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I want to know if open a transaction inside another is safe and encouraged?

I have a method:

def foo():
    except Exception, e:
         raise e

and a method that calls the first one, inside a transaction:

def bar():
         foo()   #<<<< there it is :)
    except Exception, e:
        raise e

if I get and exception on the foo method, all the operations will be rolled back? and everything else will work just fine? thanks!!

share|improve this question
Nested transactions (e.g. Oracle's AUTONOMOUS_TRANSACTION) are qualify as an anti-pattern aside from two cases: Auditing (so the attempt is audited even if the statement rolls back) and Error Logging (to capture where/when failures exist). All other cases should use savepoints. Heck, transaction scope doesn't belong being handled in any functions or procedures; it should be the ultimate caller's responsibility to commit or rollback. –  Adam Musch Feb 25 '10 at 22:19
That's transception. –  user Oct 26 '13 at 13:45

3 Answers 3

up vote 10 down vote accepted

there are two ways two nest transactions in SQLAlchemy. One is virtual transactions, where SQLAlchemy keeps track of how many begin's you have issued and issues the commit only when the outermost transaction commits. The rollback however is issued immediately. Because the transaction is virtual - i.e. the database knows nothing of the nesting, you can't do anything with that session after the rollback until you rollback all the outer transactions too. To allow the use virtual transactions add subtransactions=True argument to the begin() call. This feature exists to allow you to use transaction control inside functions that might call each other without keeping track if you are inside a transaction or not. For it to make sense, configure the session with autocommit=True and always issue a session.begin(subtransactions=True) in a transactional function.

The other way to nest transactions is to use real nested transactions. They are implemented using savepoints. If you rollback a nested transaction, all changes made within that transaction are rolled back, but the outer transaction remains usable and any changes made by the outer transaction are still there. To use nested transaction issue session.begin(nested=True) or just session.begin_nested(). Nested transactions aren't supported for all databases. SQLAlchemy test suite library configuration function sqlalchemy.test.requires.savepoints says this about the support:

    emits_warning_on('mssql', 'Savepoint support in mssql is experimental and may lead to data loss.'),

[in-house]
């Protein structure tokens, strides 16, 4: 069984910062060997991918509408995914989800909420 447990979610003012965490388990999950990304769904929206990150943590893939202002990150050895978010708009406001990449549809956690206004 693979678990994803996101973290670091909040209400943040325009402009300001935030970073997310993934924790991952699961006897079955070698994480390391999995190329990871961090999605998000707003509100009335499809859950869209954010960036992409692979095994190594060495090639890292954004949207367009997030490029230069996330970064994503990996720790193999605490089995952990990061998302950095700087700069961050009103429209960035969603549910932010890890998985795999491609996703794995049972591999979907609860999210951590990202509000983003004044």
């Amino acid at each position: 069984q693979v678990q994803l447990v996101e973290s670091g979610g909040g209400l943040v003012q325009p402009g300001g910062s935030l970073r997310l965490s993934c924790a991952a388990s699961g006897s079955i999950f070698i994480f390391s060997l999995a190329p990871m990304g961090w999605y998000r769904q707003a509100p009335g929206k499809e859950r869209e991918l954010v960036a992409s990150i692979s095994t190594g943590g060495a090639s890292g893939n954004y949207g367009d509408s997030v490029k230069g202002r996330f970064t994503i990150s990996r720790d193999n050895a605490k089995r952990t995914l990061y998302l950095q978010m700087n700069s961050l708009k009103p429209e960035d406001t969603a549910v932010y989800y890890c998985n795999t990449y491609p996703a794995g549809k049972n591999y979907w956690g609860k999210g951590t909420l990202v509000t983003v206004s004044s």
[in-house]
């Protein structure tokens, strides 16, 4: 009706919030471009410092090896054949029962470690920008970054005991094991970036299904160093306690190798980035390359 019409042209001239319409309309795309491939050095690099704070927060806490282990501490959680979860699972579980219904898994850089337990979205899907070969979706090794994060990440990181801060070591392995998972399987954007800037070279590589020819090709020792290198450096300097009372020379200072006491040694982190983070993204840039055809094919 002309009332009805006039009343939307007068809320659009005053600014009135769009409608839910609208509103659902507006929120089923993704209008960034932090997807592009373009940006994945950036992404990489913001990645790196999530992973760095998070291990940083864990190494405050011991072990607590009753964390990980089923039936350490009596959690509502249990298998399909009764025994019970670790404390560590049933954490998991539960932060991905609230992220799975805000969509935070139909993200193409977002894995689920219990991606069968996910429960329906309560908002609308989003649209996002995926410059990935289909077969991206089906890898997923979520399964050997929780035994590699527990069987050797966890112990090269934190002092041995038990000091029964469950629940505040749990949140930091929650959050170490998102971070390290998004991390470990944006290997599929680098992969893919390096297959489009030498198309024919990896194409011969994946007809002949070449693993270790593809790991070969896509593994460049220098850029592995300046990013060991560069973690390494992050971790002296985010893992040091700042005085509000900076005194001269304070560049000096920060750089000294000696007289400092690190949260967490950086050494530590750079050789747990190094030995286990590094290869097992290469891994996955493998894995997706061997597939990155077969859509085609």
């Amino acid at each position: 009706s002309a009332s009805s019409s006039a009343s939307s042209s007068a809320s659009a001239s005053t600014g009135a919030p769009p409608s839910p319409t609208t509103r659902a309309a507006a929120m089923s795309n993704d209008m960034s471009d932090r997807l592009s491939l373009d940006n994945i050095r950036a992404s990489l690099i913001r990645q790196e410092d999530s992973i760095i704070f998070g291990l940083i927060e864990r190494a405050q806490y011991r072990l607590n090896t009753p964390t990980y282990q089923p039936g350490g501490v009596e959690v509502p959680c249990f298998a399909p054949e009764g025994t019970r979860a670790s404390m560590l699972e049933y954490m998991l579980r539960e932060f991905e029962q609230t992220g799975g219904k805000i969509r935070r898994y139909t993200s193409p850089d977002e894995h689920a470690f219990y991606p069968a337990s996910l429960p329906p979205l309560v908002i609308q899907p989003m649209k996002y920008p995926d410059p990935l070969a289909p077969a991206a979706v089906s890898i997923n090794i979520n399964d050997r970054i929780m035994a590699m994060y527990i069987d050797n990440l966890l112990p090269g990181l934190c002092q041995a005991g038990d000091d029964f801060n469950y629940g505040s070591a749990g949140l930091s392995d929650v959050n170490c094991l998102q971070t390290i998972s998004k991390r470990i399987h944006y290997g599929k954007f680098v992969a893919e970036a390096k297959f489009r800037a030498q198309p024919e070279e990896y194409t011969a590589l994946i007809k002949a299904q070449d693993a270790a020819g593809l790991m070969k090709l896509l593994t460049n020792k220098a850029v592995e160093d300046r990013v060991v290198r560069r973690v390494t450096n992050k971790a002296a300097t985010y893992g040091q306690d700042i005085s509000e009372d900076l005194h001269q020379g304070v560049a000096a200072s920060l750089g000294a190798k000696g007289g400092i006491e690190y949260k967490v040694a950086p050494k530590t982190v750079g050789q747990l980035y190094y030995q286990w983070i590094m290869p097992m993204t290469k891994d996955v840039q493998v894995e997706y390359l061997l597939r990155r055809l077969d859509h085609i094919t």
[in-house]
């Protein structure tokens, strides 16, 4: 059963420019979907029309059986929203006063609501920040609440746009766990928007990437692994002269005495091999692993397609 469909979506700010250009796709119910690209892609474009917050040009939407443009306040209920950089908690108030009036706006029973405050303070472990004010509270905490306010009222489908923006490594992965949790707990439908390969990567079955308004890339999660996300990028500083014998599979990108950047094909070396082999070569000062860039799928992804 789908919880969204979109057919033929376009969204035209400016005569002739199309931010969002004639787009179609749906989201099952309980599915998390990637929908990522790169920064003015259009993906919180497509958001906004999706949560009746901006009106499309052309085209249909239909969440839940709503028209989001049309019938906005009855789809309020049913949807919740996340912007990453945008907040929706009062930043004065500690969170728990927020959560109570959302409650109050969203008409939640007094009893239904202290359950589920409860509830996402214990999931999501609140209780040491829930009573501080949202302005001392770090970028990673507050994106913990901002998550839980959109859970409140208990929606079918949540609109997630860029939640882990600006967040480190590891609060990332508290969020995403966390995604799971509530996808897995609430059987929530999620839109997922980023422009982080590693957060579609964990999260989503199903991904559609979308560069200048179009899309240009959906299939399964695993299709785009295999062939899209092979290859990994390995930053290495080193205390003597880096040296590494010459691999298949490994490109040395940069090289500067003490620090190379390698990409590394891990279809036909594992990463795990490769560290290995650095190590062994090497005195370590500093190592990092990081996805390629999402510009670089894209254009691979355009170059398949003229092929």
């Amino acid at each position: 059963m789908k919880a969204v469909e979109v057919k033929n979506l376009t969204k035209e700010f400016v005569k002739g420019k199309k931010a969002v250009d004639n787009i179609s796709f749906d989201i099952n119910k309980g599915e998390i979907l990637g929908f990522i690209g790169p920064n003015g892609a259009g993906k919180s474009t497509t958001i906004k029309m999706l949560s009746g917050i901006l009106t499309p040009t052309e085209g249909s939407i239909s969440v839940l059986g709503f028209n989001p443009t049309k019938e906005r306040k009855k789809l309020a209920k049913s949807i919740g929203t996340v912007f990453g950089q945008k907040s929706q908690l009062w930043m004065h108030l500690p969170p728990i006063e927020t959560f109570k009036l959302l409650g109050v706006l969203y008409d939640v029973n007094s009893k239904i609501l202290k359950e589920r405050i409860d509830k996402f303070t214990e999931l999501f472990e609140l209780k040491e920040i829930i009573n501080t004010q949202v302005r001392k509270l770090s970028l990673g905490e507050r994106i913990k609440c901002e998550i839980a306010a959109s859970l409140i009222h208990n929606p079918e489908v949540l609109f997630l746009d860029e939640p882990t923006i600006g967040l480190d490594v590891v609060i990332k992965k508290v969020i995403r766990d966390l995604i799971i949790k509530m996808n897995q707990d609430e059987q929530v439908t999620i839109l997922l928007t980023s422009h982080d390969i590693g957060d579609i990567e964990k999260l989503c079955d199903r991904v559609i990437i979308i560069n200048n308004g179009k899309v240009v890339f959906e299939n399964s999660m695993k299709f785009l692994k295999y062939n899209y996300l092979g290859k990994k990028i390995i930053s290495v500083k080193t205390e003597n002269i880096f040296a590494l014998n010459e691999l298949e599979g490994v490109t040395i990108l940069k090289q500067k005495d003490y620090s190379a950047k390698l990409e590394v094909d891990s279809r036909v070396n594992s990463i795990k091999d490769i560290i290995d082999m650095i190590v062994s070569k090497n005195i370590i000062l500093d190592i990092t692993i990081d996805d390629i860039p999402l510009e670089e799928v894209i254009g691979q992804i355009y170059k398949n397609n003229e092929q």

no_support('access', 'not supported by database'),
    no_support('sqlite', 'not supported by database'),
    no_support('sybase', 'FIXME: guessing, needs confirmation'),
    exclude('mysql', '<', (5, 0, 3), 'not supported by database')

On PostgreSQL SQLAlchemy nested transactions work just fine.

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You can't, PostgreSQL doesn't support subtransactions. You might want to use savepoints, but thats something else.

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ok. But I execute the code above and sqlalchemy allows me to do it. what happens behind the curtain? –  bluefoot Feb 25 '10 at 20:38
I have no experience with SQLAlchemy what so ever, can't help you there. But I do know PostgreSQL can't do subtransactions, Oracle is one of the few databases that can do this trick. See the manual sqlalchemy.org/docs/session.html#managing-transactions how sqlalchemy does transactions and savepoints. And test, test, test! Don't trust your ORM when it looks like it allows you to do things your database can't do... –  Frank Heikens Feb 25 '10 at 21:01

On PostgreSQL nested transactions work just fine.

Well, you're not going to get an error (just a warning), that's true. But you can't commit the inner transaction and rollback the outer transaction, the outer transaction will also rollback the inner transaction.


INSERT INTO x(foo) VALUES('John');


INSERT INTO y(bar) VALUES('Jane');

COMMIT; -- commit inner transaction

ROLLBACK; -- will rollback both inserts, not just the first, the one in table "x"

To my knowledge, Oracle is one of the few that has this option.

share|improve this answer
Not nested postgresql transactions. SQLAlchemy nested transactions. The inner transaction results in a SAVEPOINT and RELEASE SAVEPOINT/ROLLBACK TO SAVEPOINT pair. This results in behavior that one would expect from nested transactions. It's actually implemented with SAVEPOINTs on the Oracle backend as well. I clarified the answer accordingly. –  Ants Aasma Feb 26 '10 at 7:30

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